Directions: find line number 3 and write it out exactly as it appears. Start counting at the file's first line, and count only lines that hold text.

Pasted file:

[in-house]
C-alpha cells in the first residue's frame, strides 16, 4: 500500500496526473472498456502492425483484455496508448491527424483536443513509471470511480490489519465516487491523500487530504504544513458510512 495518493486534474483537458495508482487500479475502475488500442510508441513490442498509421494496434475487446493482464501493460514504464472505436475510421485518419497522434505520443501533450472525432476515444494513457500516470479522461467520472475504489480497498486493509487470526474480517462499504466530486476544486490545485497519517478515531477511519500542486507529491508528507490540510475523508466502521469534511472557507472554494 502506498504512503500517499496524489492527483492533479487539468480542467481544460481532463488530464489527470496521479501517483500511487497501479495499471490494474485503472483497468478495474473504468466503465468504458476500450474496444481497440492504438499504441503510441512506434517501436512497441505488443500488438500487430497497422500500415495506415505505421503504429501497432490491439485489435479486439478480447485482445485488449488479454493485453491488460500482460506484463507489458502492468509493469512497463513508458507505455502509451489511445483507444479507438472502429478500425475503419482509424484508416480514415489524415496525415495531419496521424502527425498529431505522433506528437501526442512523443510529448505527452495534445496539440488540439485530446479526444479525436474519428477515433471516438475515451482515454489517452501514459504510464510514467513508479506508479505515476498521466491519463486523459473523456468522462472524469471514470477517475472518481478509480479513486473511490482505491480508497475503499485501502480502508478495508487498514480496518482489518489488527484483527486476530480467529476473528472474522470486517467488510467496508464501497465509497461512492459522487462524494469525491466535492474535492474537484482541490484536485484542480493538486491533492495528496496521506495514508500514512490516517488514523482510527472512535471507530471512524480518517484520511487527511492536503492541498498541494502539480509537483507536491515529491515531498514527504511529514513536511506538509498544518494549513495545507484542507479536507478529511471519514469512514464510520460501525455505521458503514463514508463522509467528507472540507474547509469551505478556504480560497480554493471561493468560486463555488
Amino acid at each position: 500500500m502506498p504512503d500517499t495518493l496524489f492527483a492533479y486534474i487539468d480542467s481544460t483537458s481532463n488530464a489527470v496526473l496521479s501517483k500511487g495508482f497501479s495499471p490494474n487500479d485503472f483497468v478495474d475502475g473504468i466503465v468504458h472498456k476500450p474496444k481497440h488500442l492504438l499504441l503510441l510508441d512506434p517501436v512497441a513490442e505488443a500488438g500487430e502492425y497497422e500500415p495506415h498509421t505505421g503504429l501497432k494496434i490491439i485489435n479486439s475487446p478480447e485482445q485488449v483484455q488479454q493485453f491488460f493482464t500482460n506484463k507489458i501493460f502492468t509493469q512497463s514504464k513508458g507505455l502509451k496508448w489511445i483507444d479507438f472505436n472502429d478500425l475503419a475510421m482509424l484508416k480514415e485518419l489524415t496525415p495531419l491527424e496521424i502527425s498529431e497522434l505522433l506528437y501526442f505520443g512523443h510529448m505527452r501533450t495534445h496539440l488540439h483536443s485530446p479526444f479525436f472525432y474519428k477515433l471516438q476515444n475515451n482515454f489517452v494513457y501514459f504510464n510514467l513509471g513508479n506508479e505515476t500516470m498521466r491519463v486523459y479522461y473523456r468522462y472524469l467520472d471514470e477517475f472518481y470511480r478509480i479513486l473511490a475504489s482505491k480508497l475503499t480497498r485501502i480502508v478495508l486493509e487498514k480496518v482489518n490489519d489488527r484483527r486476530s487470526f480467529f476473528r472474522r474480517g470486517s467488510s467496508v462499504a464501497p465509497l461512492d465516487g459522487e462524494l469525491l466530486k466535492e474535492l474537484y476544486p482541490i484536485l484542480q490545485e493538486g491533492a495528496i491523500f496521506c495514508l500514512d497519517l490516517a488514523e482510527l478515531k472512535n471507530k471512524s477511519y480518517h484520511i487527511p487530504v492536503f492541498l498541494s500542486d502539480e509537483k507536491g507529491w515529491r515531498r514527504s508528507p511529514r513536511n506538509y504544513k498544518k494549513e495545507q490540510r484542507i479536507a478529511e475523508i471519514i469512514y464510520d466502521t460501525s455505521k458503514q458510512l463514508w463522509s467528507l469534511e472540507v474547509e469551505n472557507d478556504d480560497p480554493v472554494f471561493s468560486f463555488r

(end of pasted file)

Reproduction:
Amino acid at each position: 500500500m502506498p504512503d500517499t495518493l496524489f492527483a492533479y486534474i487539468d480542467s481544460t483537458s481532463n488530464a489527470v496526473l496521479s501517483k500511487g495508482f497501479s495499471p490494474n487500479d485503472f483497468v478495474d475502475g473504468i466503465v468504458h472498456k476500450p474496444k481497440h488500442l492504438l499504441l503510441l510508441d512506434p517501436v512497441a513490442e505488443a500488438g500487430e502492425y497497422e500500415p495506415h498509421t505505421g503504429l501497432k494496434i490491439i485489435n479486439s475487446p478480447e485482445q485488449v483484455q488479454q493485453f491488460f493482464t500482460n506484463k507489458i501493460f502492468t509493469q512497463s514504464k513508458g507505455l502509451k496508448w489511445i483507444d479507438f472505436n472502429d478500425l475503419a475510421m482509424l484508416k480514415e485518419l489524415t496525415p495531419l491527424e496521424i502527425s498529431e497522434l505522433l506528437y501526442f505520443g512523443h510529448m505527452r501533450t495534445h496539440l488540439h483536443s485530446p479526444f479525436f472525432y474519428k477515433l471516438q476515444n475515451n482515454f489517452v494513457y501514459f504510464n510514467l513509471g513508479n506508479e505515476t500516470m498521466r491519463v486523459y479522461y473523456r468522462y472524469l467520472d471514470e477517475f472518481y470511480r478509480i479513486l473511490a475504489s482505491k480508497l475503499t480497498r485501502i480502508v478495508l486493509e487498514k480496518v482489518n490489519d489488527r484483527r486476530s487470526f480467529f476473528r472474522r474480517g470486517s467488510s467496508v462499504a464501497p465509497l461512492d465516487g459522487e462524494l469525491l466530486k466535492e474535492l474537484y476544486p482541490i484536485l484542480q490545485e493538486g491533492a495528496i491523500f496521506c495514508l500514512d497519517l490516517a488514523e482510527l478515531k472512535n471507530k471512524s477511519y480518517h484520511i487527511p487530504v492536503f492541498l498541494s500542486d502539480e509537483k507536491g507529491w515529491r515531498r514527504s508528507p511529514r513536511n506538509y504544513k498544518k494549513e495545507q490540510r484542507i479536507a478529511e475523508i471519514i469512514y464510520d466502521t460501525s455505521k458503514q458510512l463514508w463522509s467528507l469534511e472540507v474547509e469551505n472557507d478556504d480560497p480554493v472554494f471561493s468560486f463555488r